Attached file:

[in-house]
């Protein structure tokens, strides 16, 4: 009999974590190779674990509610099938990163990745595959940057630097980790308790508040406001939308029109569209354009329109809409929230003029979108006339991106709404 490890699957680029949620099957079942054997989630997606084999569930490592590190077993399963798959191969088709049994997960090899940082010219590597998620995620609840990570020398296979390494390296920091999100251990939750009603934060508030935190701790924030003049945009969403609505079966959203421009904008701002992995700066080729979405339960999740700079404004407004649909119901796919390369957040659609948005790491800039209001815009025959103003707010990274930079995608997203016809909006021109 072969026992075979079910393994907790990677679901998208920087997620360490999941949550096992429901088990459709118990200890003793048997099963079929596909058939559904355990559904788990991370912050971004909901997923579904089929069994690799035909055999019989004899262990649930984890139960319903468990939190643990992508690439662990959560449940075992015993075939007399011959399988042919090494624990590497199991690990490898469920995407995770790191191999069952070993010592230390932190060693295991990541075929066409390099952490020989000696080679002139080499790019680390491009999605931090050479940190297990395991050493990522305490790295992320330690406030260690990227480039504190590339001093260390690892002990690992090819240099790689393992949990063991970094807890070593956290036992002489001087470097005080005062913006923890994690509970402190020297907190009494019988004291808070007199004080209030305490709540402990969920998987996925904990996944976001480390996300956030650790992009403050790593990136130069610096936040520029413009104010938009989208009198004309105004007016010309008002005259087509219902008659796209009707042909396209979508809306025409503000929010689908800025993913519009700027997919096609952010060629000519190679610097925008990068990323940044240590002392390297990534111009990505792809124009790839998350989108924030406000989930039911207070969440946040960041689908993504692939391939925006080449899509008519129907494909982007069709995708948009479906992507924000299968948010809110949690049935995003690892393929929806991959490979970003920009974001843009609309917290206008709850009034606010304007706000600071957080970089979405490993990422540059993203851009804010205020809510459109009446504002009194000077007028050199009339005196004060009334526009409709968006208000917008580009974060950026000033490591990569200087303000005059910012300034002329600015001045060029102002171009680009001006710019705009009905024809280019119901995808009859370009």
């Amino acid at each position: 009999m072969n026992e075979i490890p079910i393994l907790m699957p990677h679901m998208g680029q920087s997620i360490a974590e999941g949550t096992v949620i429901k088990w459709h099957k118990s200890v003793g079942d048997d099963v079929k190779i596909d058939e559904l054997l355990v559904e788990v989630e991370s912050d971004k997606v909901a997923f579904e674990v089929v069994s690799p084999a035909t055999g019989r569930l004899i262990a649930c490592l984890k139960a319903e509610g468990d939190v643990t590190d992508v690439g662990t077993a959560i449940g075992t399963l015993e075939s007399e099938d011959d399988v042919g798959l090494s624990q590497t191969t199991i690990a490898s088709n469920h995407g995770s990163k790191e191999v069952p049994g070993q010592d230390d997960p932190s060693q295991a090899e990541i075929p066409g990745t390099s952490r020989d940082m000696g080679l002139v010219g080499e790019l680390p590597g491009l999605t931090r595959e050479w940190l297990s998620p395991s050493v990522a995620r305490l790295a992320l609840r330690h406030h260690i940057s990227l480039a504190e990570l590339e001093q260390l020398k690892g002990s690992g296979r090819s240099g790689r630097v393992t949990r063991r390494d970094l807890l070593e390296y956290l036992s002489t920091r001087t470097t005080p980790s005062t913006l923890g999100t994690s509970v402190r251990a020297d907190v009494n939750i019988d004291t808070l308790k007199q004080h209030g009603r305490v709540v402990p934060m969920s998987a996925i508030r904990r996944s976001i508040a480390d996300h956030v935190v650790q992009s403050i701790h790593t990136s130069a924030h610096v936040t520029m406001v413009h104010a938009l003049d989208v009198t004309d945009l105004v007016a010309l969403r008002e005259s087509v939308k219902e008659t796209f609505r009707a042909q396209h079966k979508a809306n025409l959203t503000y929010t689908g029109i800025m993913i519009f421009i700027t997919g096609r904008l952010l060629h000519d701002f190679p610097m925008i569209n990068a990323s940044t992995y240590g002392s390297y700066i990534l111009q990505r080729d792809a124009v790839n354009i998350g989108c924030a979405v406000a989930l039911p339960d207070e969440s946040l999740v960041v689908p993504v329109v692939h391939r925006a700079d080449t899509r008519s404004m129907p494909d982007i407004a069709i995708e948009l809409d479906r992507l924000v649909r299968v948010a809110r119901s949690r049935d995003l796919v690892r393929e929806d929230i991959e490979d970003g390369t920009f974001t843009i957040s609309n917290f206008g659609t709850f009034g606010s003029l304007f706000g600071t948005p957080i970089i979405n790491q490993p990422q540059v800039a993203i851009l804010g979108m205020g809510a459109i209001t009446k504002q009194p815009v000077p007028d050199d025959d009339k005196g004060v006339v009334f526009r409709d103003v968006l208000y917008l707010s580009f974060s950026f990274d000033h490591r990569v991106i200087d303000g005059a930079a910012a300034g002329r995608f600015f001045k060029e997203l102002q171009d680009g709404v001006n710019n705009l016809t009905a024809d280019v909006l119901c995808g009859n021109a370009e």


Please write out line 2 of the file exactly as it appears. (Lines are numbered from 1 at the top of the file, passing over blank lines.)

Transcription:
């Protein structure tokens, strides 16, 4: 009999974590190779674990509610099938990163990745595959940057630097980790308790508040406001939308029109569209354009329109809409929230003029979108006339991106709404 490890699957680029949620099957079942054997989630997606084999569930490592590190077993399963798959191969088709049994997960090899940082010219590597998620995620609840990570020398296979390494390296920091999100251990939750009603934060508030935190701790924030003049945009969403609505079966959203421009904008701002992995700066080729979405339960999740700079404004407004649909119901796919390369957040659609948005790491800039209001815009025959103003707010990274930079995608997203016809909006021109 072969026992075979079910393994907790990677679901998208920087997620360490999941949550096992429901088990459709118990200890003793048997099963079929596909058939559904355990559904788990991370912050971004909901997923579904089929069994690799035909055999019989004899262990649930984890139960319903468990939190643990992508690439662990959560449940075992015993075939007399011959399988042919090494624990590497199991690990490898469920995407995770790191191999069952070993010592230390932190060693295991990541075929066409390099952490020989000696080679002139080499790019680390491009999605931090050479940190297990395991050493990522305490790295992320330690406030260690990227480039504190590339001093260390690892002990690992090819240099790689393992949990063991970094807890070593956290036992002489001087470097005080005062913006923890994690509970402190020297907190009494019988004291808070007199004080209030305490709540402990969920998987996925904990996944976001480390996300956030650790992009403050790593990136130069610096936040520029413009104010938009989208009198004309105004007016010309008002005259087509219902008659796209009707042909396209979508809306025409503000929010689908800025993913519009700027997919096609952010060629000519190679610097925008990068990323940044240590002392390297990534111009990505792809124009790839998350989108924030406000989930039911207070969440946040960041689908993504692939391939925006080449899509008519129907494909982007069709995708948009479906992507924000299968948010809110949690049935995003690892393929929806991959490979970003920009974001843009609309917290206008709850009034606010304007706000600071957080970089979405490993990422540059993203851009804010205020809510459109009446504002009194000077007028050199009339005196004060009334526009409709968006208000917008580009974060950026000033490591990569200087303000005059910012300034002329600015001045060029102002171009680009001006710019705009009905024809280019119901995808009859370009």